Renaming Ceremony Honors 19th-Century Black Community Members

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More than 50 descendants and representatives of the Spradley, Young and Pinkney families from across the country, as well as members of the Dickinson community, attended the renaming ceremony. Photos by Dan Loh.

by Tony Moore

In November, Dickinson marked the renaming of Cooper Hall to Spradley-Young Hall and the East College Gate to Pinkney Gate. The renaming honors Henry W. Spradley and Robert C. Young, two longtime 19th-century Black employees and noted community leaders in Carlisle, and Carrie and Noah Pinkney, formerly enslaved food sellers who worked around campus in the late 19th and early 20th centuries.

In May 2020, Dickinson’s board of trustees unanimously approved the name changes, following recommendations from a 2019 report from the Dickinson & Slavery initiative. The initiative, a multiyear research project led by Professor of History Matthew Pinsker and his students and launched as part of the House Divided Project, examined the college’s complex ties to slavery. Three of the student interns who contributed to the project, Caroline Eagleton ’23, Charlotte Goodman ’23 and Jordyn Ney ’23, made remarks during the renaming ceremony.

“When we started the Dickinson & Slavery initiative, we wanted to get the community talking about the college’s ties to both slavery and the anti-slavery movement,” said Pinsker, also director of Dickinson’s House Divided Project. “In addition to publishing the report, we’ve opened a museum exhibit and created a self-guided campus walking tour to share this important history with our broader community.”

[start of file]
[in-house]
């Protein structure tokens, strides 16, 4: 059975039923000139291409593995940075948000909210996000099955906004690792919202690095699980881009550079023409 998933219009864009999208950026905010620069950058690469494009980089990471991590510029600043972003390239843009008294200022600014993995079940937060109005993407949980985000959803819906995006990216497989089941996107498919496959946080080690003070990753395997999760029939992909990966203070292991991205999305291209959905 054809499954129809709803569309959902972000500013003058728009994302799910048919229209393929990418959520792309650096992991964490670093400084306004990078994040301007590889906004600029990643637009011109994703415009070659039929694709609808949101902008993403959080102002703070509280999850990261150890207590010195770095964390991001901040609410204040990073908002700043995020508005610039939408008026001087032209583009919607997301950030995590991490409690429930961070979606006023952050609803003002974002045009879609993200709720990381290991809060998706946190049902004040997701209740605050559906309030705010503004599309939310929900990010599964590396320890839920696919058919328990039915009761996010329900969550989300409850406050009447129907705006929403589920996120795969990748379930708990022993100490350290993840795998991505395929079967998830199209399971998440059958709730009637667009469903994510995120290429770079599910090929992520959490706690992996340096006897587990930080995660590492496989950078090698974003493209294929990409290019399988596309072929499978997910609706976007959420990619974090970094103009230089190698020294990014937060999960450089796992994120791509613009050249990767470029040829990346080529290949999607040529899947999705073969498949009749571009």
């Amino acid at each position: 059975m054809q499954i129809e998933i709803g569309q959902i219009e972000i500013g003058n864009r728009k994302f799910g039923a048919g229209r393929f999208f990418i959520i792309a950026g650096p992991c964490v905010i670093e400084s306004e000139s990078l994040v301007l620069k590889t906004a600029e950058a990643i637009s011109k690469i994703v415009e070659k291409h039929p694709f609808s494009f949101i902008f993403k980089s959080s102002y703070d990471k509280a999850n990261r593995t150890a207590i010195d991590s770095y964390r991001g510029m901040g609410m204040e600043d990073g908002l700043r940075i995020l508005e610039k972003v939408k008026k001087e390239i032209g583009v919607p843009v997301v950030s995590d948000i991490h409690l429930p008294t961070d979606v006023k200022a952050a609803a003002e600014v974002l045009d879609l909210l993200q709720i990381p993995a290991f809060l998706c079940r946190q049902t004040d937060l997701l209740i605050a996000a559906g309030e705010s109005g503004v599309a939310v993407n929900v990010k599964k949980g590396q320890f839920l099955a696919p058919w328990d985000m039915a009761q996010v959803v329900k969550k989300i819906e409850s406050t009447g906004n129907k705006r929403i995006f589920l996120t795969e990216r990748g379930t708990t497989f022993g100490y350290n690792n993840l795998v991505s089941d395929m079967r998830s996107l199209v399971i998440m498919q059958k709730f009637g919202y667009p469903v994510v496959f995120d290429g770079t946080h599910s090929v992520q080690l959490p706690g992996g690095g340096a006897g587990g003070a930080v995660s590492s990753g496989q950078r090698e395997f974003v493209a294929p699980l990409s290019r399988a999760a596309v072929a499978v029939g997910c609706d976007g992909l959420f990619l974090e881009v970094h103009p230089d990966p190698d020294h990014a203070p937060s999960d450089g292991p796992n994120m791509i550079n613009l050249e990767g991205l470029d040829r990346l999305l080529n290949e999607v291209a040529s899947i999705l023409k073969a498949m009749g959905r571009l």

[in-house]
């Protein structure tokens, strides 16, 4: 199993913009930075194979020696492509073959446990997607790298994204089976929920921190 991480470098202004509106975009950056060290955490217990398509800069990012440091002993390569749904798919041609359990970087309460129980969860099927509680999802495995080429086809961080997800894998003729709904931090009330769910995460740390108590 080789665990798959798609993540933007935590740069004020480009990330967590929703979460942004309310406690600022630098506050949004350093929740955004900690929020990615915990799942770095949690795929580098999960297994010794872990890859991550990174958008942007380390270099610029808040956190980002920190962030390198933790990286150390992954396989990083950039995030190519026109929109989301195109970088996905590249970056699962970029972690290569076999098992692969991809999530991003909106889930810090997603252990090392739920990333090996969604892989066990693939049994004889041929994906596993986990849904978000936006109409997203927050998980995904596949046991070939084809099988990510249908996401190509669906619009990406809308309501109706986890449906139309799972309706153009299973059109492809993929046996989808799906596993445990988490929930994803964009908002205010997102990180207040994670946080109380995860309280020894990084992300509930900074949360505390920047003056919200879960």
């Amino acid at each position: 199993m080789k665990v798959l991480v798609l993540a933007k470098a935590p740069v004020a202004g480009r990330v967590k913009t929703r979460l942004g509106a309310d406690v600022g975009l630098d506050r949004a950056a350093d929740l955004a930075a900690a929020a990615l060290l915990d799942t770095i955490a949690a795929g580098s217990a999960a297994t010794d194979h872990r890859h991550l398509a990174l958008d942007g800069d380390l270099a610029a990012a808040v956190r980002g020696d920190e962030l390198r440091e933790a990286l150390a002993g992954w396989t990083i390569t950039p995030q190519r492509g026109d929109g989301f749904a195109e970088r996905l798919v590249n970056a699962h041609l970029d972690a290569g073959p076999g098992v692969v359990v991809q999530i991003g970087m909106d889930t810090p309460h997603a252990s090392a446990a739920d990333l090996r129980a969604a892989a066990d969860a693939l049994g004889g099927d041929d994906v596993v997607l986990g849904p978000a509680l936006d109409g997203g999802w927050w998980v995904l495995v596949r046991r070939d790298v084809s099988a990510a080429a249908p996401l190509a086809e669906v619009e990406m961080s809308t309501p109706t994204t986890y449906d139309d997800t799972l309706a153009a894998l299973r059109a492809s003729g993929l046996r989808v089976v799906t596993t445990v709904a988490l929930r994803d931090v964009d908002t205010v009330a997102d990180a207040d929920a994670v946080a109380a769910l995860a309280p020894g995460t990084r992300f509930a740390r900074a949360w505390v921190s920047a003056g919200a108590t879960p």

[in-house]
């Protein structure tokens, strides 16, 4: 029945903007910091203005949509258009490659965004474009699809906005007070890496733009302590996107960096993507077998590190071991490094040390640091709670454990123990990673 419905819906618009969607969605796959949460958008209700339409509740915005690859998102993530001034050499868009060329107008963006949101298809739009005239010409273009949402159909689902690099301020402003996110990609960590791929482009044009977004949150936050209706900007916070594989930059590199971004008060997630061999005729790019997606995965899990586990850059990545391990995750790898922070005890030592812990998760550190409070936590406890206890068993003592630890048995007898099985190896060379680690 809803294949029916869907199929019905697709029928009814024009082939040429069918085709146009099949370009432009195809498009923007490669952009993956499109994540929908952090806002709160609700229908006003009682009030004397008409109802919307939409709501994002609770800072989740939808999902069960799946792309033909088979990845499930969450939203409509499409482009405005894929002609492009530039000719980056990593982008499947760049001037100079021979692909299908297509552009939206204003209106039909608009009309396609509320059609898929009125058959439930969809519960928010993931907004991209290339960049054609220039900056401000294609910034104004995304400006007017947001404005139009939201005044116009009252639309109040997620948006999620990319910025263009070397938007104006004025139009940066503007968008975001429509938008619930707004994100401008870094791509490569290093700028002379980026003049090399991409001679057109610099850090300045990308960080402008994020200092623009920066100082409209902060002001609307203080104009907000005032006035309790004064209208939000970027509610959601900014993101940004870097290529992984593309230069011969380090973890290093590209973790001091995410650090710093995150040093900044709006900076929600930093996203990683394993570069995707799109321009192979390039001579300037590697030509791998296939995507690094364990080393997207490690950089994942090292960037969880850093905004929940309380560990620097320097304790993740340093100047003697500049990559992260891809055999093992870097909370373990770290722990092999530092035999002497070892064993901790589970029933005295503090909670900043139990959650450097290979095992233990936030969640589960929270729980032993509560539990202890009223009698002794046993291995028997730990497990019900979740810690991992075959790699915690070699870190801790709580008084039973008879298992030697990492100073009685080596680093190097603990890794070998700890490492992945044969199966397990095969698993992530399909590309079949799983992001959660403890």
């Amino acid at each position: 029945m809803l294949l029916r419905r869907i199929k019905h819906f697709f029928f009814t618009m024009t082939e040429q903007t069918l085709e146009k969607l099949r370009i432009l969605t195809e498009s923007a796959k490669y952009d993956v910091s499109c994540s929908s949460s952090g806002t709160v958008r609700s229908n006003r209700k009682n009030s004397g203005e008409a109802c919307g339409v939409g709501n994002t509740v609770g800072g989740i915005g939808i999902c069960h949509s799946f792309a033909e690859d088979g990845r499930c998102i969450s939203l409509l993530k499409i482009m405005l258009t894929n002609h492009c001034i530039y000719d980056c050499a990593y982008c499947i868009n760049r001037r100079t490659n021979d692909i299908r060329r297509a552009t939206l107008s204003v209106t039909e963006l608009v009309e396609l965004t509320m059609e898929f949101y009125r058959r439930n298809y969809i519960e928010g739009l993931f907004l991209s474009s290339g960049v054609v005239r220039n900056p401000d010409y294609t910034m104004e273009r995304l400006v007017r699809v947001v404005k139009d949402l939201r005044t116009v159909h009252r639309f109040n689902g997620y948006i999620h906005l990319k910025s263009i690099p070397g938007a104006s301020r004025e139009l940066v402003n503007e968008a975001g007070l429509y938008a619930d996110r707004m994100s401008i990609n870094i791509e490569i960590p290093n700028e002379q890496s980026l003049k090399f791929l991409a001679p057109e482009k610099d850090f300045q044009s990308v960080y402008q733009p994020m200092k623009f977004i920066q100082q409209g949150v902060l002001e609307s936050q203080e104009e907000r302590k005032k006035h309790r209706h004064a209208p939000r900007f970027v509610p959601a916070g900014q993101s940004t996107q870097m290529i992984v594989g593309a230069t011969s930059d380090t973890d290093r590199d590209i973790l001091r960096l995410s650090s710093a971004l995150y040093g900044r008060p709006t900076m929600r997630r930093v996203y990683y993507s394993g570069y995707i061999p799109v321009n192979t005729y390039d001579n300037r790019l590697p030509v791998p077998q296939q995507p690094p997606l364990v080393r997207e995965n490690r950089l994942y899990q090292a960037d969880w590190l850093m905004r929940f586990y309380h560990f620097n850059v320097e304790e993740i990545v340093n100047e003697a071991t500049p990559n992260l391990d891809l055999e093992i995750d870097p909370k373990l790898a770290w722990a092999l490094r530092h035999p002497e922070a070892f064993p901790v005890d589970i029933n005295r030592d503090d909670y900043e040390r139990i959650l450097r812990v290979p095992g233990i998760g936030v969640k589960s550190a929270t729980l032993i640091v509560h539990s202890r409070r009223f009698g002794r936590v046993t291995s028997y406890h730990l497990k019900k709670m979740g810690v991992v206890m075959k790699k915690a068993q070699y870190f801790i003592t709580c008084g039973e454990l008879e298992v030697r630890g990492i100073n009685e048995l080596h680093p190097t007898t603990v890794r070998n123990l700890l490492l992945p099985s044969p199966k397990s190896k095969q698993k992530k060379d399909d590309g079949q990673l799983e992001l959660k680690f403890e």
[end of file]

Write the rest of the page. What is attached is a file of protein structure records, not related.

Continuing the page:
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More than 50 descendants and representatives of the Spradley, Young and Pinkney families from across the country attended the renaming ceremony.

“I wouldn’t miss it for the world,” said Aliya Higginbotham, a descendant of Robert C. Young, who traveled to Carlisle from Fort Scott, Kansas, for the ceremony. “I came here to learn everything about my history and meet my family.”

“It was exciting first of all to hear that Dickinson had done such incredible work in going back and finding the important contributions that my great-great-granddad, Robert Young, made on campus,” said Al Gilbert, who flew in from San Francisco for the ceremony. “For me, it represents that my responsibility in life is to make sure I impact as many people as I can, considering what he was able to do 150 years ago.”

Moving forward, the college will explore other potential name changes for additional buildings with wide-ranging considerations related to recognizing more diverse historic contributions to the school and nation.

“This is an important step toward more accurately reflecting the history of the college and embracing the people who have contributed to it,” said interim President John E. Jones III ’77, P’11. “This effort involved input from people across the campus and is a testament to the thoughtfulness of our students, faculty and staff and the leadership and vision of the House Divided Project.”

Watch a video from the ceremony here.

Read more from the winter 2022 issue of Dickinson Magazine.


Published March 2, 2022